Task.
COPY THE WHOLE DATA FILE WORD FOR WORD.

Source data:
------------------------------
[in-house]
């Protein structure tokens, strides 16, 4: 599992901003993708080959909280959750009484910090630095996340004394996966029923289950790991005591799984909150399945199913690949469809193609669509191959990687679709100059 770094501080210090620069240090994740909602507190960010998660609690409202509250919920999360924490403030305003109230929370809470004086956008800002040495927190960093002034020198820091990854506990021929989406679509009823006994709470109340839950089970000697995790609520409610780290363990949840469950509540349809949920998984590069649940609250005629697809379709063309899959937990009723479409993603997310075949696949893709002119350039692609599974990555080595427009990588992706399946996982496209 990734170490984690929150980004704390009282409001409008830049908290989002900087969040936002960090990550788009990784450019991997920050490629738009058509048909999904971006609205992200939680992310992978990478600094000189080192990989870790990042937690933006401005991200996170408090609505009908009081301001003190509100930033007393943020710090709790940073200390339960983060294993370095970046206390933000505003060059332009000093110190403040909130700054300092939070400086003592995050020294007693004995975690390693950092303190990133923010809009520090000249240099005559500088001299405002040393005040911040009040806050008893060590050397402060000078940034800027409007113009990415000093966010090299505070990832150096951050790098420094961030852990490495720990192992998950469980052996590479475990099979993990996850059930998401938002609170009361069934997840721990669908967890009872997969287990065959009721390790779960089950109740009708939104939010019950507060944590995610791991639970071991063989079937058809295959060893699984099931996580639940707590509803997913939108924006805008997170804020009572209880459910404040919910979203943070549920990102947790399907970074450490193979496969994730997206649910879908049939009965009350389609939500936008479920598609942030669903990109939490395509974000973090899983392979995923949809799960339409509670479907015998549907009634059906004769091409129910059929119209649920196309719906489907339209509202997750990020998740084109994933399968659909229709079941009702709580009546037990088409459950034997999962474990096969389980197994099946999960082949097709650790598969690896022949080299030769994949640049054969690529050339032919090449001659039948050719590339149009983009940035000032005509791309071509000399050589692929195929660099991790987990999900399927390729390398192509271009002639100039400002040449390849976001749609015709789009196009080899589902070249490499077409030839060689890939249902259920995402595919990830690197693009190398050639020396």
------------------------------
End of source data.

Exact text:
[in-house]
């Protein structure tokens, strides 16, 4: 599992901003993708080959909280959750009484910090630095996340004394996966029923289950790991005591799984909150399945199913690949469809193609669509191959990687679709100059 770094501080210090620069240090994740909602507190960010998660609690409202509250919920999360924490403030305003109230929370809470004086956008800002040495927190960093002034020198820091990854506990021929989406679509009823006994709470109340839950089970000697995790609520409610780290363990949840469950509540349809949920998984590069649940609250005629697809379709063309899959937990009723479409993603997310075949696949893709002119350039692609599974990555080595427009990588992706399946996982496209 990734170490984690929150980004704390009282409001409008830049908290989002900087969040936002960090990550788009990784450019991997920050490629738009058509048909999904971006609205992200939680992310992978990478600094000189080192990989870790990042937690933006401005991200996170408090609505009908009081301001003190509100930033007393943020710090709790940073200390339960983060294993370095970046206390933000505003060059332009000093110190403040909130700054300092939070400086003592995050020294007693004995975690390693950092303190990133923010809009520090000249240099005559500088001299405002040393005040911040009040806050008893060590050397402060000078940034800027409007113009990415000093966010090299505070990832150096951050790098420094961030852990490495720990192992998950469980052996590479475990099979993990996850059930998401938002609170009361069934997840721990669908967890009872997969287990065959009721390790779960089950109740009708939104939010019950507060944590995610791991639970071991063989079937058809295959060893699984099931996580639940707590509803997913939108924006805008997170804020009572209880459910404040919910979203943070549920990102947790399907970074450490193979496969994730997206649910879908049939009965009350389609939500936008479920598609942030669903990109939490395509974000973090899983392979995923949809799960339409509670479907015998549907009634059906004769091409129910059929119209649920196309719906489907339209509202997750990020998740084109994933399968659909229709079941009702709580009546037990088409459950034997999962474990096969389980197994099946999960082949097709650790598969690896022949080299030769994949640049054969690529050339032919090449001659039948050719590339149009983009940035000032005509791309071509000399050589692929195929660099991790987990999900399927390729390398192509271009002639100039400002040449390849976001749609015709789009196009080899589902070249490499077409030839060689890939249902259920995402595919990830690197693009190398050639020396």